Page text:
Driver guilty of vehicular homicide |

Driver guilty of vehicular homicide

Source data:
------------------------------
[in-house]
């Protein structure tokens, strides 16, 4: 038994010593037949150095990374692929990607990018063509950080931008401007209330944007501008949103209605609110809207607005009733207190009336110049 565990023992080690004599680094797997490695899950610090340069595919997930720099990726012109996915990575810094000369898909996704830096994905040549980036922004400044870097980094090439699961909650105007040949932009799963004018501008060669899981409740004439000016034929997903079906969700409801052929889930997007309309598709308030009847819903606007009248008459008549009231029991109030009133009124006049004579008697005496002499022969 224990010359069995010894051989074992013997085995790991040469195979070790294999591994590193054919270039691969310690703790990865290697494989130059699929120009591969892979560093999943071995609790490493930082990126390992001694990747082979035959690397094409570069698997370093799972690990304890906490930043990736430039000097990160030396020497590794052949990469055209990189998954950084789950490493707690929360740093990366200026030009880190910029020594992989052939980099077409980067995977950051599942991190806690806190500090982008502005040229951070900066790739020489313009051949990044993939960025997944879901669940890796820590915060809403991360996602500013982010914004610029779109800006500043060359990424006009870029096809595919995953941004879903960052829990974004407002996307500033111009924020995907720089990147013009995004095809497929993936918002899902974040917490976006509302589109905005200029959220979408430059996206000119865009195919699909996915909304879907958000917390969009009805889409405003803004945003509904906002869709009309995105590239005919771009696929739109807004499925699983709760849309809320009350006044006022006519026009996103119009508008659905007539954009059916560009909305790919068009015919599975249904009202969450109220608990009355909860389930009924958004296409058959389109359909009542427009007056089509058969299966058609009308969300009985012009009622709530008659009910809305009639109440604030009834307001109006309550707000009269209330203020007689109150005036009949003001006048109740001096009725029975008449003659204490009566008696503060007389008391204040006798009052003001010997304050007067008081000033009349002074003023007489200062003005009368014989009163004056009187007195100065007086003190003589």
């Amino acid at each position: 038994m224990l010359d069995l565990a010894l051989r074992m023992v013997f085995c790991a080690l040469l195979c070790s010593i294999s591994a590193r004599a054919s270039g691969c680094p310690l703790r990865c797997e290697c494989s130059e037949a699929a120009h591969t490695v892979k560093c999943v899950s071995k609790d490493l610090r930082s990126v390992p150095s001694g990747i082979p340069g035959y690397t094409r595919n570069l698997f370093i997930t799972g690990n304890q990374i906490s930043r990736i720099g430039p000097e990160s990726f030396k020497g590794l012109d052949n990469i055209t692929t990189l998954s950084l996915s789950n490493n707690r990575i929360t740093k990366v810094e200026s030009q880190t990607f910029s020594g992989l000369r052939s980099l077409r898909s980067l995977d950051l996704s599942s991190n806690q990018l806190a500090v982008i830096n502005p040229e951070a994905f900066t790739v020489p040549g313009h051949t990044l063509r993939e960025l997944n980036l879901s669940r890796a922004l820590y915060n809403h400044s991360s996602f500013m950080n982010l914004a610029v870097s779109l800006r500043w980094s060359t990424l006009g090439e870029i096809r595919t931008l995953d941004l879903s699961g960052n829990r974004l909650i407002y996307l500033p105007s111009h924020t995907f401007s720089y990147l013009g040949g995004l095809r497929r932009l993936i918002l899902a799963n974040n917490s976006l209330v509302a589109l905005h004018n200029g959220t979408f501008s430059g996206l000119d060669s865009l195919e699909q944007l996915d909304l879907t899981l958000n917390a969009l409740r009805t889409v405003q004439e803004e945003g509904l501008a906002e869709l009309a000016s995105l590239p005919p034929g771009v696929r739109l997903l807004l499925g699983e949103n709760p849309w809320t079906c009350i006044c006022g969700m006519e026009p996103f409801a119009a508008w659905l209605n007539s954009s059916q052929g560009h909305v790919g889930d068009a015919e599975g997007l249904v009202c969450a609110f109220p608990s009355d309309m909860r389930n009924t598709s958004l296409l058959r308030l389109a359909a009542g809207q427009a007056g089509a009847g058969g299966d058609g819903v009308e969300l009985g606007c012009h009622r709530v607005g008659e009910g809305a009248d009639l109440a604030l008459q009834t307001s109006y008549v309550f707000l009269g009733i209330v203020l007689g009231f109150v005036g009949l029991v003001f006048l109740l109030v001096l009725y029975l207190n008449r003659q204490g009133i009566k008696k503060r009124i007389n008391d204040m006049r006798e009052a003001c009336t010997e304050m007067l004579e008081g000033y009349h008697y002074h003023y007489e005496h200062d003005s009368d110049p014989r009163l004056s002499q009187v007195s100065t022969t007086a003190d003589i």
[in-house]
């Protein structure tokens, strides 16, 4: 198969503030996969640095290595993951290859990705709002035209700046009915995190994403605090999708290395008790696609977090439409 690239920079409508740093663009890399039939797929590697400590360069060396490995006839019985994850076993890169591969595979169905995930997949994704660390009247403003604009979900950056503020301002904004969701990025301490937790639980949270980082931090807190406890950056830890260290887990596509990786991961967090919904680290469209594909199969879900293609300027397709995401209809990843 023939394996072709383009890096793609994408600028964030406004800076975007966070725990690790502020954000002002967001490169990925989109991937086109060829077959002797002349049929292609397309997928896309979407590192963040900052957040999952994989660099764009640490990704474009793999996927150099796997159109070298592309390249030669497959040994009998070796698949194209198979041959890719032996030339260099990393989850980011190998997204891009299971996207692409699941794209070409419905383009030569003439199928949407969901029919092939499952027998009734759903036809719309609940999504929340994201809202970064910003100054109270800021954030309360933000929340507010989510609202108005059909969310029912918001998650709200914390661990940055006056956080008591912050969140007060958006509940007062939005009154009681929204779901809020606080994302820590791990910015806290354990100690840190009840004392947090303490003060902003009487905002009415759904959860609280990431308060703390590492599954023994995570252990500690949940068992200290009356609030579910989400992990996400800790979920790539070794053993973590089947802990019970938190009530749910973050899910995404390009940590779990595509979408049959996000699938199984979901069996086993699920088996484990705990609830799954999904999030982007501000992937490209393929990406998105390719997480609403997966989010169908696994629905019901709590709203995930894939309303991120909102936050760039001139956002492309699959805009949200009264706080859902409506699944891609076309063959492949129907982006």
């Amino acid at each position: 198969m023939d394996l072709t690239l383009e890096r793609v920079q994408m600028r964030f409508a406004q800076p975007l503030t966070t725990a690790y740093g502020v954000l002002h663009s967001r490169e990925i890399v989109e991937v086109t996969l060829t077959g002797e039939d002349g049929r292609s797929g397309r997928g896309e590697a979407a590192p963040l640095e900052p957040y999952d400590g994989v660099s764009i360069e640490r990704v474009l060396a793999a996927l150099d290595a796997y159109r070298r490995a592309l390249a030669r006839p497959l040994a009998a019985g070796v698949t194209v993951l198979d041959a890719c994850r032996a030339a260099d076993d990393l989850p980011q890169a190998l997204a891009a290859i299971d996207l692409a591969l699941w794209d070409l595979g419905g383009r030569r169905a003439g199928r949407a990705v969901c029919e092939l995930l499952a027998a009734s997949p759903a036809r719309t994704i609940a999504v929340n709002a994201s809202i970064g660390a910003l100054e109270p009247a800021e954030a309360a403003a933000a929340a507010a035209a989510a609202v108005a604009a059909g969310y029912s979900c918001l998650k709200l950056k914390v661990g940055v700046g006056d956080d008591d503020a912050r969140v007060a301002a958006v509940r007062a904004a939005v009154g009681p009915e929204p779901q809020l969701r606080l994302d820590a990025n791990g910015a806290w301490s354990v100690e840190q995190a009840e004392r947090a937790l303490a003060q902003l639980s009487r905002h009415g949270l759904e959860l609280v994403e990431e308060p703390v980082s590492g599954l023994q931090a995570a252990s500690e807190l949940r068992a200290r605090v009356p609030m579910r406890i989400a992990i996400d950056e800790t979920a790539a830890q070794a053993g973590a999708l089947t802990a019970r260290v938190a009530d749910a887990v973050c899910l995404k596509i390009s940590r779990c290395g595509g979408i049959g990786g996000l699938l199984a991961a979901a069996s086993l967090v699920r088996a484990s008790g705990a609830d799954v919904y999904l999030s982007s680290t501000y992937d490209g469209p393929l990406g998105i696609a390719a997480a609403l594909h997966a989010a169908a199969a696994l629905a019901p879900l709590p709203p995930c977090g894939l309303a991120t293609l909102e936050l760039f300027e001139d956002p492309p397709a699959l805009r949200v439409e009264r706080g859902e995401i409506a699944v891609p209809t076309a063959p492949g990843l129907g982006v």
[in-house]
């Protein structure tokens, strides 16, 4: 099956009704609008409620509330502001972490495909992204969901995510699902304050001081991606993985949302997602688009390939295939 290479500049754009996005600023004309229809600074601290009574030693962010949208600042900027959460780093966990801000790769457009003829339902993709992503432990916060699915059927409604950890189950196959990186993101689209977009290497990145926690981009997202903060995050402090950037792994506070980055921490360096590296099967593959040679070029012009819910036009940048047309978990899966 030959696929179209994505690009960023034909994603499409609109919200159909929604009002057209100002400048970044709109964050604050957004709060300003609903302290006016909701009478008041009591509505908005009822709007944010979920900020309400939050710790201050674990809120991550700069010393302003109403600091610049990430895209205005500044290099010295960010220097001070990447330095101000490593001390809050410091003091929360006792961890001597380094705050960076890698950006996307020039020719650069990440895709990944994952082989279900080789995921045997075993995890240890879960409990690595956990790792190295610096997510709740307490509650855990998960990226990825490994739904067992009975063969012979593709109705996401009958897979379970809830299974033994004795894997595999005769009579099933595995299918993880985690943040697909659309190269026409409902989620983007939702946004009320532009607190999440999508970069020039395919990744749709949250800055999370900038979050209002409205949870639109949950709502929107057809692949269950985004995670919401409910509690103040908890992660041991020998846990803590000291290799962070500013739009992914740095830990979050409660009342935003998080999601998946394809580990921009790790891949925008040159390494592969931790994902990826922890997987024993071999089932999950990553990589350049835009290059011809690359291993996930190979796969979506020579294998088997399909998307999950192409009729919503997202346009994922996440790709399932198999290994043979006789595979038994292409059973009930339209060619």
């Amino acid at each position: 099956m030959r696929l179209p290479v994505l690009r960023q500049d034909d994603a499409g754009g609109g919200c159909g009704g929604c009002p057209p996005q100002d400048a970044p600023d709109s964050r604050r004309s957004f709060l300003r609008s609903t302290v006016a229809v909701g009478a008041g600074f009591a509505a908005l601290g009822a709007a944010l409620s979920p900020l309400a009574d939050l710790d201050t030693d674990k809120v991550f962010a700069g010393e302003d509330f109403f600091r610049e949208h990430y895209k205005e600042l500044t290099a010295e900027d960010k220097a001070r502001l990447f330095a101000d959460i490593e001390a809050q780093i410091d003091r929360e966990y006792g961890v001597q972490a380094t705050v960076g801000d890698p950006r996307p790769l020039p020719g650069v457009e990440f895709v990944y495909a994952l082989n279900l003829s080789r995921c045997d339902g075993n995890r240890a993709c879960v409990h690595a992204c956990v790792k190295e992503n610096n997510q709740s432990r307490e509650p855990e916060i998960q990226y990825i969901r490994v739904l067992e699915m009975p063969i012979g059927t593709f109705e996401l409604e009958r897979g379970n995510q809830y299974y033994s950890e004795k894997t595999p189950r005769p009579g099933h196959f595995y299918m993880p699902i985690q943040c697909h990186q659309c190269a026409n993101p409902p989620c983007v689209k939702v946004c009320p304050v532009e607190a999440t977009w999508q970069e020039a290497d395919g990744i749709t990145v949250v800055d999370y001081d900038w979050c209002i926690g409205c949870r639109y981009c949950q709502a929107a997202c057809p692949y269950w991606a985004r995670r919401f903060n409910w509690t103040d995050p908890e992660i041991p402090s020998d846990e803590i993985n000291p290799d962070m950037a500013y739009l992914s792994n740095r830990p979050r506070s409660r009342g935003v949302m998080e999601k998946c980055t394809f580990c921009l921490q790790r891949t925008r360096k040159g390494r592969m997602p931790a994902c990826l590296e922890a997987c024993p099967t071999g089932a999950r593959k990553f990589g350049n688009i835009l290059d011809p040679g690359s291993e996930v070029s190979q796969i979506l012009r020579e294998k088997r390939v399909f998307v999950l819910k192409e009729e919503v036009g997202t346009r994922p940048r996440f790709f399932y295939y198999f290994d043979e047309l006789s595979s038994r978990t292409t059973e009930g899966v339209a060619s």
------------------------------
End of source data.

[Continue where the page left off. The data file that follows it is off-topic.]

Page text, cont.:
SUMMIT COUNTY – A semi-truck driver has been found guilty of vehicular homicide more than three years after he lost control of his truck near the Eisenhower Tunnel, killing one man and injuring 10 other people.A 12 person jury deliberated for two hours before finding Rosauro Saenz guilty on one count of vehicular homicide, three counts of vehicular assault and eight counts of careless driving causing injury.”In my mind, it was pretty straightforward, ” Chief Deputy District Attorney Karen Romeo said of the conviction. A sentencing hearing will be held on Jan. 10. Saenz faces up to 12 years in jail and $500,000 in fines.The accident happened at about 2:45 p.m. on Oct. 13, 2001, while Saenz was driving westbound on Interstate 70 near milepost 208. Saenz was driving his fully loaded tractor trailer at least 35 miles per hour over the posted speed limit for four miles and eyewitnesses testified that they saw smoke coming from Saenz’s brakes for at least three miles. One witness also testified that Saenz had the opportunity to exit on two runaway truck ramps, but failed to do so.As he was driving down the hill toward Silverthorne, Saenz crashed into a mini-van, then continued 600 feet before barreling into three other cars, plowing over the guardrail and into a ravine.Dickie Scroggins, of Longmont, died as a result of his injuries. Ten other people were injured, three seriously enough to warrant vehicular assault charges, which includes broken bones, a risk of death or a risk of a loss of limbs.”This is an important case because of the number of families and the 11 victims who were affected in this one criminal action,” said Romeo. “The defendant’s actions affected five families pretty seriously. The Scroggins family is still having a hard time dealing with Dickie’s death.”Romeo said she believes compelling testimony from witnesses was vital in winning this case.For example, Romeo said the defense argued that a preceding accident caused traffic to slow down, which made it too difficult for Saenz to decrease his speed as he drove down the hill.But, one of the witnesses who was driving a semi truck said he had no problem braking with the flow of traffic.”This sends a message to truckers to beware. Pay attention to what you’re doing, go slow. This is a seven percent grade and you’re putting a lot of people in danger when you’re not being prudent,” said Romeo.- Nicole FormosaNicole Formosa can be reached at (970) 668-3998, ext. 229, or at

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